Eva Longoria's 'Grand Hotel' opens doors for diverse cast

Luaine Lee, Tribune News Service on

Published in Entertainment News

PASADENA, Calif. -- Where can you plunder comedy and drama in the same place? Hospitals, workplaces and neighborhoods have all been tried in television, and so have hotels. TV has mined that ore hundreds of times, from the loony digs in "Fawlty Towers" to the ritzy clientele of "Hotel."

Bob Newhart hosted an inn in "Newhart." The mob explored the riches of Miami's hostels in "Magic City." Hawaii was the place to stay in "North Shore," and Jamie Foxx toiled at his aunt and uncle's hotel in "The Jamie Foxx Show." "Hot 1 Baltimore" was a rest haven that had seen better days, and the British "Hotel Babylon" explored the seamy side of the elevator.

So while the idea is not original, ABC is venturing a newer version this summer with "Grand Hotel."

Based on a Hispanic series, the show stars Demian Bichir as successful patriarch Santiago Mendoza, who is running the last family-owned hotel in Miami with his glamorous and determined second wife, played by Roselyn Sanchez.

The sun-drenched series is executive produced by Eva Longoria ("Desperate Housewives,"). "This was a format from Spain," she explains. "And it was a period piece, and we contemporized it to modern-day Miami ... It has a lot of themes of 'Upstairs, Downstairs,' but we thought it was very unique to have the upstairs be a Hispanic family and to show a different community.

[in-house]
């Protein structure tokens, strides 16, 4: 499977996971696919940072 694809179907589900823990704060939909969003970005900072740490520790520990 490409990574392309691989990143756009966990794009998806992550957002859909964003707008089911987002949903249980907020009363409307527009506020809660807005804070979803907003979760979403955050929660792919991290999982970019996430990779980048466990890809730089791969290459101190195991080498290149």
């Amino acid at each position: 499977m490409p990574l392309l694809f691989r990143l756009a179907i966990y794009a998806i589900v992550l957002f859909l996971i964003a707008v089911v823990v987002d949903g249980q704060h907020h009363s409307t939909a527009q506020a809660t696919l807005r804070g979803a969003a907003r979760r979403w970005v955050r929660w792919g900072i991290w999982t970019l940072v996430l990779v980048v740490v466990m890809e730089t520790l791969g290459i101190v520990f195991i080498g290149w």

"It's based in Miami, so we're authentic to that world," she says. "So nine of our 11 cast members are people of color. So we're really proud of the adaptation that we did."


Executive producer Brian Tanen continues: "So often you see those underrepresented groups playing the housekeeper, playing service industry jobs. And so it was special for us to be able to represent the 'upstairs' as people of color, which is very true to my hometown of Miami."

The Mexico-born Bichir, who's best known as the persistent cop in "The Bridge" and the chief of the drug cartel in "Weeds," says, "This is my third time on American TV. And basically I respond to the same thing ... I'm looking for strong material, whether it's on TV, films or theater. And that's what I found here," he says.

"And to me, it's about the human experience and who's in charge of it. And I love Eva ... No one can say 'no' to Eva. And a great, powerful captain can lead such a big ship into a happy port. And the beauty of that is that they can gather the best artists on every position, not only in the fantastic cast that we have, but in every department. So that, to me, is what I'm looking for as an artist. And I couldn't be happier and luckier to do my third TV project with this family."

Earlier in his career Bichir -- who is an important star in Mexico -- had tried his luck in Hollywood, only to return to his homeland when jobs didn't materialize. Today he says, "My mother called me 'pata de perro' (dog's leg). I could never stand in one place. I could never stand still. So I've been moving a lot. And my equation is really, really simple: I go where I'm loved. And wherever there's a good project for me, I will fight for it. I will try to open new avenues ...


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